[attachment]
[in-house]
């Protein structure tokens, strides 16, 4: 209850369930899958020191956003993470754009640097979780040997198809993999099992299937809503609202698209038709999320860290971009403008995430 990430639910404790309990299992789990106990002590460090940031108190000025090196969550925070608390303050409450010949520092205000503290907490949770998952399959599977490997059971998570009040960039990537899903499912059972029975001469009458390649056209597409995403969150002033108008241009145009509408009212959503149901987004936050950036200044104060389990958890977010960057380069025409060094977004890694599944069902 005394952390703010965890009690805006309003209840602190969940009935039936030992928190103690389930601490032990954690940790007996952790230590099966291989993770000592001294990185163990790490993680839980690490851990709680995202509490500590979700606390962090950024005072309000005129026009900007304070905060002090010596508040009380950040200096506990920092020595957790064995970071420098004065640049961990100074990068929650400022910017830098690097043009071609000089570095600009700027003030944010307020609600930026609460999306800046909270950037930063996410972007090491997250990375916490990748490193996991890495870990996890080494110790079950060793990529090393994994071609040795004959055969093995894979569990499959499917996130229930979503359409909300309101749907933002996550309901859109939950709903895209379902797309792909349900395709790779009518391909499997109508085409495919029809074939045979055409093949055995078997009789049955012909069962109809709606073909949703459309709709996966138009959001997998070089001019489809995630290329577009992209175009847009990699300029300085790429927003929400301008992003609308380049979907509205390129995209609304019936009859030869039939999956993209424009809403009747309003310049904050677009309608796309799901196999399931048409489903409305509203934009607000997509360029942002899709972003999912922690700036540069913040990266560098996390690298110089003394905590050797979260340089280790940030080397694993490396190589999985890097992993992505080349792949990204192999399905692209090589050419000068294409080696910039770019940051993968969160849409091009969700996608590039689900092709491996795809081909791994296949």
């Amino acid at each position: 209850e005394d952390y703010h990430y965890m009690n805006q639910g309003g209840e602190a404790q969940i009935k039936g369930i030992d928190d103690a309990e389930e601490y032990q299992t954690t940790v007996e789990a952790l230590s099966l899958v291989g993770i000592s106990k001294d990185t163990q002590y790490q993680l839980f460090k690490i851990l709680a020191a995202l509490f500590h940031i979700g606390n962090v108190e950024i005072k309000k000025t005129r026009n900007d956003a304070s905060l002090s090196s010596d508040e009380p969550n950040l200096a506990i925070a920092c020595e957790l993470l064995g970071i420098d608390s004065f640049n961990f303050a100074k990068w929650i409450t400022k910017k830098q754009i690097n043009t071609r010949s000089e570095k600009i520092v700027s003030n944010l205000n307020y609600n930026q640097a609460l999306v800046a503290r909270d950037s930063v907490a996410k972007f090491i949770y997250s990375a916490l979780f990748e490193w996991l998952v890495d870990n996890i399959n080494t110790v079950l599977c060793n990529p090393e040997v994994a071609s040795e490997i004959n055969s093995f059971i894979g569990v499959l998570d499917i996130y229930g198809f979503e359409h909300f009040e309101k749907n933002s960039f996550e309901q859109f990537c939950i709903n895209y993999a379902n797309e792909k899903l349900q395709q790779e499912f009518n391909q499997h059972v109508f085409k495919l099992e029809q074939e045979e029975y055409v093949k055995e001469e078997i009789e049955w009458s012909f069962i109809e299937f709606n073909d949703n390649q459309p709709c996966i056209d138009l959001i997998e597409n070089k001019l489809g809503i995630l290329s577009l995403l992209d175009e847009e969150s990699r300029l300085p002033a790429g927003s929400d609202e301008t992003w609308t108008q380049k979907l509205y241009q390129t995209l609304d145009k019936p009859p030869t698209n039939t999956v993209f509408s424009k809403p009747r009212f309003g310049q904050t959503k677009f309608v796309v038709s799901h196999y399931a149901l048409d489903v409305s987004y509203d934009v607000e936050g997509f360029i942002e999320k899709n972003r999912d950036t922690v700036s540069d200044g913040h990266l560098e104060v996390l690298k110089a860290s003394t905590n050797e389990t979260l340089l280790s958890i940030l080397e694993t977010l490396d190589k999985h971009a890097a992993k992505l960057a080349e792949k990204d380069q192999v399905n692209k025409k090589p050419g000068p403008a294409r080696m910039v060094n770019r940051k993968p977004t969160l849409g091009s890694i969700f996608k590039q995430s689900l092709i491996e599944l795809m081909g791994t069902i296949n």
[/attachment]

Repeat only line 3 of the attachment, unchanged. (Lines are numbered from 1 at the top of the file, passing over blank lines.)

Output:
């Amino acid at each position: 209850e005394d952390y703010h990430y965890m009690n805006q639910g309003g209840e602190a404790q969940i009935k039936g369930i030992d928190d103690a309990e389930e601490y032990q299992t954690t940790v007996e789990a952790l230590s099966l899958v291989g993770i000592s106990k001294d990185t163990q002590y790490q993680l839980f460090k690490i851990l709680a020191a995202l509490f500590h940031i979700g606390n962090v108190e950024i005072k309000k000025t005129r026009n900007d956003a304070s905060l002090s090196s010596d508040e009380p969550n950040l200096a506990i925070a920092c020595e957790l993470l064995g970071i420098d608390s004065f640049n961990f303050a100074k990068w929650i409450t400022k910017k830098q754009i690097n043009t071609r010949s000089e570095k600009i520092v700027s003030n944010l205000n307020y609600n930026q640097a609460l999306v800046a503290r909270d950037s930063v907490a996410k972007f090491i949770y997250s990375a916490l979780f990748e490193w996991l998952v890495d870990n996890i399959n080494t110790v079950l599977c060793n990529p090393e040997v994994a071609s040795e490997i004959n055969s093995f059971i894979g569990v499959l998570d499917i996130y229930g198809f979503e359409h909300f009040e309101k749907n933002s960039f996550e309901q859109f990537c939950i709903n895209y993999a379902n797309e792909k899903l349900q395709q790779e499912f009518n391909q499997h059972v109508f085409k495919l099992e029809q074939e045979e029975y055409v093949k055995e001469e078997i009789e049955w009458s012909f069962i109809e299937f709606n073909d949703n390649q459309p709709c996966i056209d138009l959001i997998e597409n070089k001019l489809g809503i995630l290329s577009l995403l992209d175009e847009e969150s990699r300029l300085p002033a790429g927003s929400d609202e301008t992003w609308t108008q380049k979907l509205y241009q390129t995209l609304d145009k019936p009859p030869t698209n039939t999956v993209f509408s424009k809403p009747r009212f309003g310049q904050t959503k677009f309608v796309v038709s799901h196999y399931a149901l048409d489903v409305s987004y509203d934009v607000e936050g997509f360029i942002e999320k899709n972003r999912d950036t922690v700036s540069d200044g913040h990266l560098e104060v996390l690298k110089a860290s003394t905590n050797e389990t979260l340089l280790s958890i940030l080397e694993t977010l490396d190589k999985h971009a890097a992993k992505l960057a080349e792949k990204d380069q192999v399905n692209k025409k090589p050419g000068p403008a294409r080696m910039v060094n770019r940051k993968p977004t969160l849409g091009s890694i969700f996608k590039q995430s689900l092709i491996e599944l795809m081909g791994t069902i296949n």